I have been away for a while. So, how have you been?
There are stories that I could tell, it has been seven months since my last entry. I promise that I haven’t spent the entire time decimating bottles of whiskey. I am here today with a purpose. #mywritingprocess has been floating around the blogs, a chain letter of sorts that my writer friends have been passing around. Now, I’m a bit obsessed with process. I love digging around the brains of other artists (well, everyone really, I am curious). I follow everyday carry blogs on Tumblr, check out every photo of writers’ desks and artists’ spaces, and even Lifehacker’s workspace posts (coders and bloggers have cool desk setups as well. I’ll peruse design and decorating websites and magazine too. Like I said, obsessed.
Which brings me to this little exercise. This was passed along to me by my good friend, Kate Shuknecht. Kate, is a stunning poet and food blogger. This completely undersells her. Bawdy is a particularly good word. Hilarious. Mighty. Voracious. Witty. Partner in shenanigans. (You might remember an account of some of our escapades in a previous entry on this blog). Check her out, you won’t be disappointed.
So, my part in this is answering the same four questions that my friends have answered before me.
1) What am I working on?
I tend to bounce around when it comes to creative work. I’ve always played a form of three card monty with my artistic endeavors. Card one is theatre: acting, directing, stage management, design. Card two is writing, fiction. Card three is painting and drawing. Card number one has stayed facedown for quite a while. My day job is in the theatre, but it doesn’t focus on the creative side of the process. So, it comes between cards two and three for me. Most recently, I’ve been drawing and painting. We do this fun thing at my day job, once a year we have a cabaret, part talent show and part party. This year I completed several drawings and paintings to be displayed.
Prior to that, I completed a short story that I read as part of this year’s Cracked Walnut Reading Festival. Next up, I will be contemplating Time. There is a journal out of the UK called Popshot that I think I’d like to have work in. But of course, I have to write the story first. And I’ll have to go about revising my horror novel, hush. There are some edits I have to make to the beginning before I continue submitting to agents. And then there is book two …
2) How does my work differ from others of its genre?
I wrote it? It comes down to voice, really. I have my history of influences and my passions that I bring to my work. When I try to write something frightening, I try to frighten myself first. If it’s action, do I find it exciting? I try to look at the angles. We’ve all seen movies that we love (or might love) if not for that one thing. Then I try to do my version. Happy endings are okay, sometimes. But I prefer bittersweet. I enjoy murky endings, where there are no clean getaways.
3) Why do I write what I do?
There’s the old chestnut, write what you know. I’ve also heard, write what you’d like to know about. I’m going to go with, write what you want to read. I like to create stories. I don’t limit myself to one type of story, though I do tend to gravitate toward genre pieces that employ a little more fantasy than not. Horror, Science Fiction, Urban Fantasy, Magic Realism … I like what doors genre fiction open for storytelling. My novel could be considered a sort of coming of age story, as it follows Henry’s transition from student to adult. It has elements of mystery and elements of revenge fiction. And there is horror. I wanted a world where my characters could deal with regular things like school, relationships, friendships and trying to figure out what happens after college, but I wanted to do it in a world where monsters and magic are real. In my most recent story, which hasn’t yet been renamed from “The Choice”, I wanted to tell a story about family and responsibility and choices, but do it in my own way.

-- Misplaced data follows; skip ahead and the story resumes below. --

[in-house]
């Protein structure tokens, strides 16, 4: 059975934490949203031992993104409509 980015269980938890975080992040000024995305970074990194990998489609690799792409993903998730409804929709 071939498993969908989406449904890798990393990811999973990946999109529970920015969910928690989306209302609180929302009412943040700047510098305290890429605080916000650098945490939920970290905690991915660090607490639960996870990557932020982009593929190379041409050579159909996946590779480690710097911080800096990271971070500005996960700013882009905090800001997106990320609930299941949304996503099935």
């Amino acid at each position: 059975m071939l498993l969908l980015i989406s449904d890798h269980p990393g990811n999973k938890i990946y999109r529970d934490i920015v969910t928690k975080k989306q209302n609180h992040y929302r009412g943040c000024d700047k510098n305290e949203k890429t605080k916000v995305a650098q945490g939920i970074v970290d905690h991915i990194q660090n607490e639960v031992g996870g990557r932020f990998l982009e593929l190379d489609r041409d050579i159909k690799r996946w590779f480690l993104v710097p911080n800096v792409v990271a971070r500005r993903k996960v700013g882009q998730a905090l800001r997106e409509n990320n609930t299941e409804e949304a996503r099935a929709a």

There is also this:
When I was in my last years of high school and heading into college, I started only reading stuff that it seemed like those majoring in English Literature should read. Even though I grew up loving comic books, Stephen King, mysteries and thrillers, it didn’t seem like those had any place in the “proper” literary canon. Then, the summer before my senior year in college I was part of the resident company at a summer stock theatre in Alexandria, Minnesota and in need of a book. While at the local Target, I picked up a copy of the newly released paperback edition of Bag of Bones by Stephen King. That was the first step in getting over myself. I soon discovered Michael Connelly’s Harry Bosch series and fell back into comic books via Daredevil trade paperbacks (beginning with Kevin Smith’s Guardian Devil storyline). From there came Neil Gaiman and his Sandman series and the fresh to paperback American Gods. And there’s no looking back. Genre is part of my makeup. There is room in my life for all sorts of writing, but I really have a hard time with writers who specifically think themselves better than genre.
4) How does your writing process work?
I’m going to change this question slightly, because I think it’s worded poorly. “What does your process look like?” Better? I think it’s better.
First there are the notebooks. I always carry notebooks on me. I have a small one, about 3×5″ in my pocket at any given time. I have a slightly larger one in my bag. I also have sketchbooks and various pens and pencils. Inside the notebooks I also keep blank white notecards. I jot notes in my notebooks constantly. Lines, phrases, sometimes paragraphs of text. Sometimes there are character descriptions. Or motivations. Sometimes there are moods or feelings. I’ll also write down titles–of books, movies, songs, albums. Authors/ Musicians/ Artists. Sometimes this has to do with the pieces I’m creating, sometimes it’s just stuff that I see that I don’t want to forget. Everything is an influence.